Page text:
Christina Couch is a freelance writer based in Richmond, Virginia, and Chicago, Illinois. She is the author of Virginia Colleges 101: The Ultimate Guide for Students of All Ages (Palari Publishing, 2008). Her byline can also be found on,, and Wired Magazine.


This article was written by Christina Couch

Christina Couch is a freelance writer based in Richmond, Virginia, and Chicago, Illinois. She is the author of Virginia Colleges 101: The Ultimate Guide for Students of All Ages (Palari Publishing, 2008). Her byline can also be found on,, and, and in Wired Magazine.


  1. Jilver Mazariegos

    I am currently in 11th grade hoping to get to a 4 year college because of the variety of courses as well as getting the career I want but what scares me is the tuition since I am not born in a wealthy family but I appreciate the information the author has given to me and I will definitely think this through clearly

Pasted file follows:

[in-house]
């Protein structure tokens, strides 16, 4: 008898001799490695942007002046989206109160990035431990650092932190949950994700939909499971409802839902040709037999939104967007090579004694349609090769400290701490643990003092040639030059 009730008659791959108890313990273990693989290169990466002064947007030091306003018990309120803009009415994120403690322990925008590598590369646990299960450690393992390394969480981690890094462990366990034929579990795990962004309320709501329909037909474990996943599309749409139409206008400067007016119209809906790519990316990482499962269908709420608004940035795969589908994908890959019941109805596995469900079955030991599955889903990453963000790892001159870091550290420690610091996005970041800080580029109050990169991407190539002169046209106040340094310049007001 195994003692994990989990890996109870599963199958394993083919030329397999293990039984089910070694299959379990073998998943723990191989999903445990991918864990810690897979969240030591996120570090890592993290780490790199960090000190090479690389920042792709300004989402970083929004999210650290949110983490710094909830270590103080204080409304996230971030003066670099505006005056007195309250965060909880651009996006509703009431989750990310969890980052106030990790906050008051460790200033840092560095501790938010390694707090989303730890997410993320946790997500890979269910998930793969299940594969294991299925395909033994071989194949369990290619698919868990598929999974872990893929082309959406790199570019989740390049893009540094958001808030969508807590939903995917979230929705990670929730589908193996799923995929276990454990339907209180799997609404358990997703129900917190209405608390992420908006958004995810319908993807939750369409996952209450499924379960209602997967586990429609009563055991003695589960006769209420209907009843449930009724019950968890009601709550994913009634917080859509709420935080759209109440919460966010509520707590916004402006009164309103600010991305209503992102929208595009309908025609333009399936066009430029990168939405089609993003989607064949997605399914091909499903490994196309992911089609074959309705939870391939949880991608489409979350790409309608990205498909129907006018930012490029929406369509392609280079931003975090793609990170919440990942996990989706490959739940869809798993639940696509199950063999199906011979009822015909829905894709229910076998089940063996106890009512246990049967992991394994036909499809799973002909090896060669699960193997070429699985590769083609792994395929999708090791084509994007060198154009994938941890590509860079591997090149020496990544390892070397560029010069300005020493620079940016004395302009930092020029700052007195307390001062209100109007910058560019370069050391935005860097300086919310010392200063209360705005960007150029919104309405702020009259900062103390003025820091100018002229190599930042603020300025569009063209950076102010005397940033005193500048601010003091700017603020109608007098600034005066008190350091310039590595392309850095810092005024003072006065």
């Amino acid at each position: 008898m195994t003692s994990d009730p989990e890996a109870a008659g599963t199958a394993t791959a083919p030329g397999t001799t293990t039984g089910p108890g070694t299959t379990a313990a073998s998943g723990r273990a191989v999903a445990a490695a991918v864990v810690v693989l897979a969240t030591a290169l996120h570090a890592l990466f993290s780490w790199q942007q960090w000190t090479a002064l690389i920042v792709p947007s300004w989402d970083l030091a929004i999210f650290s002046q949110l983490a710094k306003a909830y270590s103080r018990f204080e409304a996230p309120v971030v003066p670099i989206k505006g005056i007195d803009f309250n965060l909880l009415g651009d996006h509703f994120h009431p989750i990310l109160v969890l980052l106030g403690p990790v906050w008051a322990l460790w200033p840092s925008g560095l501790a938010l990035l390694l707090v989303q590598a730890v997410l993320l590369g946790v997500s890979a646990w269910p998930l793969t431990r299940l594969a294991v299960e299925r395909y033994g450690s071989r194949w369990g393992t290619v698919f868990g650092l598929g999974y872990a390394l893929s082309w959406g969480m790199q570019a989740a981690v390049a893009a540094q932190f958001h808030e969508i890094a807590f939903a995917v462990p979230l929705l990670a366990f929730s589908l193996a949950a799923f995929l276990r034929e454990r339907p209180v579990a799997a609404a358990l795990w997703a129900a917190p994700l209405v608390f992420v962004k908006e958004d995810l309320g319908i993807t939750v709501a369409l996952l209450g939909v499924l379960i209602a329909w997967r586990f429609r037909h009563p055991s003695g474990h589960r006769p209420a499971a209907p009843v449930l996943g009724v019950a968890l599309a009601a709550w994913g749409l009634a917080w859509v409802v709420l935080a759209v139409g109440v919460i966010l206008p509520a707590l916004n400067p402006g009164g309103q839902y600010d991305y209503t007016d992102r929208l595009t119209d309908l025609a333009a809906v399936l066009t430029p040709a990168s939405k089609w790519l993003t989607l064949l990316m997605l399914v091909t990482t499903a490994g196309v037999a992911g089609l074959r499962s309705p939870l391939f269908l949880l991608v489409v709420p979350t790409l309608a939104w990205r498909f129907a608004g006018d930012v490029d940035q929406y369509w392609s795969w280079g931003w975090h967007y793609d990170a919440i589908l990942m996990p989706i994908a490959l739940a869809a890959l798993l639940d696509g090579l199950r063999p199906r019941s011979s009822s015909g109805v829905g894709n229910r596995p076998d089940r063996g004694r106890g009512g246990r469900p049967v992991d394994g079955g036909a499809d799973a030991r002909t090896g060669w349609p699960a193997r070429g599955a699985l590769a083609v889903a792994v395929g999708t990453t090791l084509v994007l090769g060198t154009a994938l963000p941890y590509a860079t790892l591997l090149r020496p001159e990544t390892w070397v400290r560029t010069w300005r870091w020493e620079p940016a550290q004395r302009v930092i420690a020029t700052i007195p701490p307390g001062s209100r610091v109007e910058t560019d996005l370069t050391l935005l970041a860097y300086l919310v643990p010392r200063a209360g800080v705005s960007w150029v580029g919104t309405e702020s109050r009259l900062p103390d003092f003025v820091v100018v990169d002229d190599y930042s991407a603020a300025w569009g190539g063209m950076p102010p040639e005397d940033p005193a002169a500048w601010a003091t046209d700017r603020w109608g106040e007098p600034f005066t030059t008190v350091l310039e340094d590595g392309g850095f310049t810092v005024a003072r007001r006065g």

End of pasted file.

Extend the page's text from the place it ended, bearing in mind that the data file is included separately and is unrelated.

2. Antonia

    I graduated from high school with Honor’s but spent the two years following that working as CNA. Then I went back to a tech college to get my two year degree never planning to get my four year degree. But through a local internship I came to the choice that I would to better my career options. My sister went right onto a four year school and has 8000 some in debt after her first semester. I will only have debt for my last two years. Two years schools are a great way to get an education and figure out if you want to go on to more later.

  3. lyn

    its really iam thinking to take a degree course..though iam not sure what is good enough for me..because iam thinking for the expenses ,,that was so expensive for me..iam a working student,,so its really nice to read this site..thanks to the author..

  4. Megan